DALI CALLISTO 2C active speakers / Soundhub wireless streaming controller
+ Detailed, expansive sound stage, with very fine treble textures and shading from the integrated super tweeter; good rhythm, pace and timing – nimble yet full upper bass; very flexible digital and analogue inputs on the Soundhub, especially with BluOS module which turns it into a full-fledged network streaming solution; good convenience features such as auto sensing for inputs, and a visible volume indicator; MQA support via the BluOS module adds the ability to stream high res from TIDAL; nicely crafted RF remote which does not require line of sight to work.
– No DSD support, no asynchronous USB digital input, no adjustment of the speaker output to suit your room; KEF LS50 Wireless also a formidable pair of active speakers – may suit your room better.
DALI has been a reliable purveyor of sensible speakers, from budget to the high end, but has always stuck to its knitting with passive designs and a house sound, winning plaudits at each price point for being well-engineered, well-built and nicely-finished. But there has been a move towards active speakers in the last few years – a concept which music professionals have adopted already for many years.
In the consumer space, more home-friendly designs have come to the fore, from the quasi-active speakers at the lower end to the mid-range designs from ELAC and KEF, to name but a few. And at the other end, Kii Audio’s Three active speakers truly deliver high-end performance.
Many of these have integrated streaming into their design, making them complete solutions with the addition of a smartphone or tablet, and an Internet connection. Thus, active speakers have the potential to deliver a fully-integrated system with minimal box count.
With the launch of the Callisto range in 2018, Dali took a step into a bold new future with active speakers, and has done so in a very convincing way. Not content to simply add some amplification to warmed-over passive designs, Dali has dug deep into its engineering capabilities to come up with all-new designs which incorporate a number of innovations and some curious choices.
The Callisto 2Cs are a handsome pair of bookshelves with three drivers a side. A 6.5-inch bass driver takes on the bass and mid duties from 47Hz up; interestingly, there are two tweeters – a 29mm soft-dome tweeter taking things from 2kHz up to 15kHz, and a ribbon super tweeter from 14kHz to 32kHz, making it a very wide-band design out of the box.
Behind these drivers are a pair of Class D amps per side – one for bass duties and the other for treble duties driving both tweeters through a simple analogue crossover. The crossover between the treble and mid/bass is executed in DSP before the Class D amps which are good for 250W apiece, making this a true active design, albeit with a simple passive crossover to mate the two tweeters. The rationale for the two tweeters is not only to extend the response above 20kHz, but also to provide a smoother dispersion of high-frequency information and hence, superior imaging and a larger sweet spot.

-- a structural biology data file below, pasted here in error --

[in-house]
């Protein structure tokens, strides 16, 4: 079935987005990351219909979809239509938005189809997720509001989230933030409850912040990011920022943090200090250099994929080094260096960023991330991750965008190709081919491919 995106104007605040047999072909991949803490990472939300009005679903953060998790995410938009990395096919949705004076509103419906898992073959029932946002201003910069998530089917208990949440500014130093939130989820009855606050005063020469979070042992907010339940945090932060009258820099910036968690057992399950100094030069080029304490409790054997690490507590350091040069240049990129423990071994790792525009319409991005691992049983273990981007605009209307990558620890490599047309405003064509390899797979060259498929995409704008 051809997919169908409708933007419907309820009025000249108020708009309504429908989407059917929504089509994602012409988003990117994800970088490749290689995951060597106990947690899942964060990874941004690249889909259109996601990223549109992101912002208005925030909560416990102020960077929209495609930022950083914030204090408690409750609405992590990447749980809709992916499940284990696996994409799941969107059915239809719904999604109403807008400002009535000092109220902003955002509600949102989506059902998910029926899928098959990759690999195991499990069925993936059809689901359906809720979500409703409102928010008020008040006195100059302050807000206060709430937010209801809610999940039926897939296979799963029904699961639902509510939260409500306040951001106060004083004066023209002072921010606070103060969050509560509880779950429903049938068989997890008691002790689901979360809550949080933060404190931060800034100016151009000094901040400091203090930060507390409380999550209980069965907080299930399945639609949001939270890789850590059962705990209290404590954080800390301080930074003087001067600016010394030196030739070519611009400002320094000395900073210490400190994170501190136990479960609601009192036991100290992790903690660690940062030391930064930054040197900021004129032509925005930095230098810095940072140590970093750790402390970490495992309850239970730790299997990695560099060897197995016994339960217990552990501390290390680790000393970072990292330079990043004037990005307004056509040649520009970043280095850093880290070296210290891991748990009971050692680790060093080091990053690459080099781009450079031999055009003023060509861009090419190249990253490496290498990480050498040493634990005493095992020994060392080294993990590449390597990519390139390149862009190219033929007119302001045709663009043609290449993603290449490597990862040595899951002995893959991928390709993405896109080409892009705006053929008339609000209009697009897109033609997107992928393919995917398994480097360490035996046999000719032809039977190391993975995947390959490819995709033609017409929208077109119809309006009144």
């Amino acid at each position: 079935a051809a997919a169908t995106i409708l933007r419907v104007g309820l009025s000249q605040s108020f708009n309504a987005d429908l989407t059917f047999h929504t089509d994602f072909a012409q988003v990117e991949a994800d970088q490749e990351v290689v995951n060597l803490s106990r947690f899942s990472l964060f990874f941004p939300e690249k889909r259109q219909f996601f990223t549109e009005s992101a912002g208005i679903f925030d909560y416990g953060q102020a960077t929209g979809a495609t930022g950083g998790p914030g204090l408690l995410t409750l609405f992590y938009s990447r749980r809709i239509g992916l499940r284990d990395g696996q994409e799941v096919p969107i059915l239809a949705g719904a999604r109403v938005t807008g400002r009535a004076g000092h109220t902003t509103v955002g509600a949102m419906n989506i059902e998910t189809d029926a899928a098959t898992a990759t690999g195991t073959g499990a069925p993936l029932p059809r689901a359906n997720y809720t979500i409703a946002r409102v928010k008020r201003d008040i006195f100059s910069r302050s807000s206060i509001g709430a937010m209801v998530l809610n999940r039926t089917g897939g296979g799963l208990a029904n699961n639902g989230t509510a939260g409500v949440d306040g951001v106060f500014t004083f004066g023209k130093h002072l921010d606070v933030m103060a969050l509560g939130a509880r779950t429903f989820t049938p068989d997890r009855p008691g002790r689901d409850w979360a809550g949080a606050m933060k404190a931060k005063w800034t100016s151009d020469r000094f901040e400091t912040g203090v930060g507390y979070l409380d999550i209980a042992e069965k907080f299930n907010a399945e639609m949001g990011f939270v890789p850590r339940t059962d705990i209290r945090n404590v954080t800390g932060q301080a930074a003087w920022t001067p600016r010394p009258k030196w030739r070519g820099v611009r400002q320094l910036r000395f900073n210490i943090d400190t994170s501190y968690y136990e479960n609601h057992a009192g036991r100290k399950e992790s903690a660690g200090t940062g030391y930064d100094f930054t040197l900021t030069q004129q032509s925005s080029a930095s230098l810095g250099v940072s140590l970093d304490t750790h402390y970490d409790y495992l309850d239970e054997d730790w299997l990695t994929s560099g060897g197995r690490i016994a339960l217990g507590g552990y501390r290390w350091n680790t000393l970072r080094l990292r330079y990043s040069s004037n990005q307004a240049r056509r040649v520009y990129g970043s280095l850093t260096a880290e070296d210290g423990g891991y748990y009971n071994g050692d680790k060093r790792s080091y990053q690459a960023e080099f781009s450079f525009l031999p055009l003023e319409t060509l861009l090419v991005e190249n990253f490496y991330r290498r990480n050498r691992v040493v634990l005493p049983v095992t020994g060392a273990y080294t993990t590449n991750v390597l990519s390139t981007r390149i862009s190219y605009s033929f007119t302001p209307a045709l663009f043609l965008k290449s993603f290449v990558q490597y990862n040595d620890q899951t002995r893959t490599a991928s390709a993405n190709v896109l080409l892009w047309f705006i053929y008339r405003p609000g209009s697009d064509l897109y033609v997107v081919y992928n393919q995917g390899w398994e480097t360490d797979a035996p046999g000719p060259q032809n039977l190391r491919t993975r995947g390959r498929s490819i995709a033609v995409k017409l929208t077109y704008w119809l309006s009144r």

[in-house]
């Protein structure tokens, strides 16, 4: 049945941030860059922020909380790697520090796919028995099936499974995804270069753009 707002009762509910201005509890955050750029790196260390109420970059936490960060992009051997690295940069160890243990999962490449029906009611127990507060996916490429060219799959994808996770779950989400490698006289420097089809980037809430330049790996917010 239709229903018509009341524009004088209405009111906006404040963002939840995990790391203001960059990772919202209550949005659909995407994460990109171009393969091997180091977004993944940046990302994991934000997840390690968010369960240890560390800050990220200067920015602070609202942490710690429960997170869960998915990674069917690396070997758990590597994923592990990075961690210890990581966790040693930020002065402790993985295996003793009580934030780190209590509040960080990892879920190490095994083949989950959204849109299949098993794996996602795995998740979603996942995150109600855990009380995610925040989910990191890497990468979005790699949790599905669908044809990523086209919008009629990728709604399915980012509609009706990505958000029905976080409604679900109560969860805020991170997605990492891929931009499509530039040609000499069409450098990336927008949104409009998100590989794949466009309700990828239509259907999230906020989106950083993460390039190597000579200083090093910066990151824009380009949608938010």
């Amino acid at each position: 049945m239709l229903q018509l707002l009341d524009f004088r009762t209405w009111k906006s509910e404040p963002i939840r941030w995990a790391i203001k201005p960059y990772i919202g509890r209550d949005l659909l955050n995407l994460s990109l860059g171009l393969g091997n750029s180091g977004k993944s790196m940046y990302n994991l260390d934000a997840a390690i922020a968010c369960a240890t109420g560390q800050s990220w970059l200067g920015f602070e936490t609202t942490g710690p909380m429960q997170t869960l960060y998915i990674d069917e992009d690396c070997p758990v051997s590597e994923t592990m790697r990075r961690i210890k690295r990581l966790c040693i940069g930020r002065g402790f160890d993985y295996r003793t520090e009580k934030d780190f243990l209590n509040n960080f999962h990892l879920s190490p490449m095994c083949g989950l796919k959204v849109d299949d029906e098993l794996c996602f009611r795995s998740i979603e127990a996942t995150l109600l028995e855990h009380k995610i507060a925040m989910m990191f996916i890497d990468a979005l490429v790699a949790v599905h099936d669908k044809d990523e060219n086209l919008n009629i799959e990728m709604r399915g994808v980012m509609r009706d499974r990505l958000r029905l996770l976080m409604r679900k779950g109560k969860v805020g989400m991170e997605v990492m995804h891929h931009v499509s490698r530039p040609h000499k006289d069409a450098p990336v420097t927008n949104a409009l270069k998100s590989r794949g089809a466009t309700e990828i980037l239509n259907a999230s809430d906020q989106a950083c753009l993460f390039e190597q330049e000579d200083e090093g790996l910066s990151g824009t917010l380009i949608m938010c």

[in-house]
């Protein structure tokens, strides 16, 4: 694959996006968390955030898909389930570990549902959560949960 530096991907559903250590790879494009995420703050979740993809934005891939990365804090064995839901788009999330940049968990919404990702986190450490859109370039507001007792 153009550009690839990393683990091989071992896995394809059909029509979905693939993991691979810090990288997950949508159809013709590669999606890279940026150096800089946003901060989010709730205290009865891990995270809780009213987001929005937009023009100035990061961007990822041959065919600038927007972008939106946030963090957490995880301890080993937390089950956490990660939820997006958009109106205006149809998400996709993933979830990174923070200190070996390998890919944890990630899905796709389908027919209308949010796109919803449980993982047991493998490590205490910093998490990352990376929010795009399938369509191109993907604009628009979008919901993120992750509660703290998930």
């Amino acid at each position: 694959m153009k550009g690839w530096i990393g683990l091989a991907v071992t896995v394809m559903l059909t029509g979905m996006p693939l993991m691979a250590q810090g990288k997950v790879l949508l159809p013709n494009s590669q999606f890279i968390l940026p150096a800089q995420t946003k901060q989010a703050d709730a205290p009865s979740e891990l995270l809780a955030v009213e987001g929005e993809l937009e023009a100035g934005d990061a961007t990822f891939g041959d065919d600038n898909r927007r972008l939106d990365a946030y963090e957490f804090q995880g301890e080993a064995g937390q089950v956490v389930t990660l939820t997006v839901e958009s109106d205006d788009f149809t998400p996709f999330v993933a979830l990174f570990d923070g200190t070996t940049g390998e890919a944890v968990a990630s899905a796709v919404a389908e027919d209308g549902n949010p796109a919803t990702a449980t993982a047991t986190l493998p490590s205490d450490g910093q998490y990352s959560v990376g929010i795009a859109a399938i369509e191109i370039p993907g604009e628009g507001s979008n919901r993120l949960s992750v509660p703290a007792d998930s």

On the back of each of the speakers are a USB port for service, a single phono input which you can connect to an analogue output preamp, a simple display to show where the speaker is oriented with respect with the listener and a pairing button. There is also a power switch with a two-prong non-grounded IEC mains inlet, along with a bass reflex port, the last suggesting that these speakers should not be sited too close to a back wall or on actual bookshelves.
The finish on the white review pair was good, but not as “high end” as one might expect from the price. On the front are a pair of smart-looking grilles which use a combination of pegs and magnets to snap into place.
Of greater interest is the Soundhub, which is the raison d’etre for this system. It utilises a proprietary wireless protocol which streams a 24-bit/96kHz I2S (Inter IC Sound) signal to each speaker. The Soundhub has a lot of built-in connectivity – digital inputs include co-axial and Toslink. The only missing digital input is an asynchronous USB one. There are also two analogue stereo inputs – one pair of phono inputs and one 3.5mm TRS mini-jack input.
In addition, there is a Bluetooth streaming input and two expansion ports. There are also two outputs – one stereo pair of phonos and a mono subwoofer out which sends out bass information from 100Hz down.
The review unit came with a BluOS card in the first expansion port, which makes the Soundhub a full-fledged network streaming unit. On the back of the BluOS unit are a RJ-45 network jack, a Wi-Fi dongle in a USB port and a second USB port to connect a USB disk with music files on it. On the rear, there is a pairing button, and on top, a display to show the speakers connected to the Soundhub. Curiously, there is space for additional speakers on the display, suggesting that there might be a home theatre module with HDMI inputs in the works.
There is also a very nicely designed RF remote control which is made of metal and has a nice heft on it. Simple controls for volume are on the remote, as well as mute and source switching. Volume can be adjusted on the remote, with the knob on the Soundhub itself and also interestingly, using swipe control on the upper front edge of the speakers.
There are no other controls for the speakers themselves unlike the KEF LS50 Wireless – the only app available is the BluOS app which interfaces with the BluOS module.
I listened to the 2C and Soundhub combination principally through the included BluOS module, which integrated easily into my existing BluOS and Roon set-ups. In addition, I also connected my Denon DP80 turntable via an EAR 834P phono stage into the analogue phono inputs.
I also tested Bluetooth streaming from an Astell & Kern Kann, which can connect using the apt-X HD protocol (nominally a 24/48 signal). In addition, I also connected my own Chord Hugo 2 DAC via single-ended phono connections directly to test the speakers without the Soundhub.
I set up the Callisto 2Cs on a pair of steel 24-inch four-pillar stands with a pair of ISOAcoustics Isolators under each, about 2.5m apart and about three metres from the main listening position, toed-in a little to face almost square to the listening position. Walls were more than three feet away from the rear and the sides of the speakers. I took the grilles off for most of the listening.
As with my previous reviews, I kicked off the proceedings with analogue playback from the Denon DP80, starting with a few known favourites such as the Great Jazz Trio’s live recording at the Village Vanguard (East Wind EW 8053), where the dimensionality of the soundstage was evident, with good width, height and depth from the cues in the recording. Tony Williams’ drums were superbly reproduced, the super tweeter adding a touch more refinement to the cymbal textures.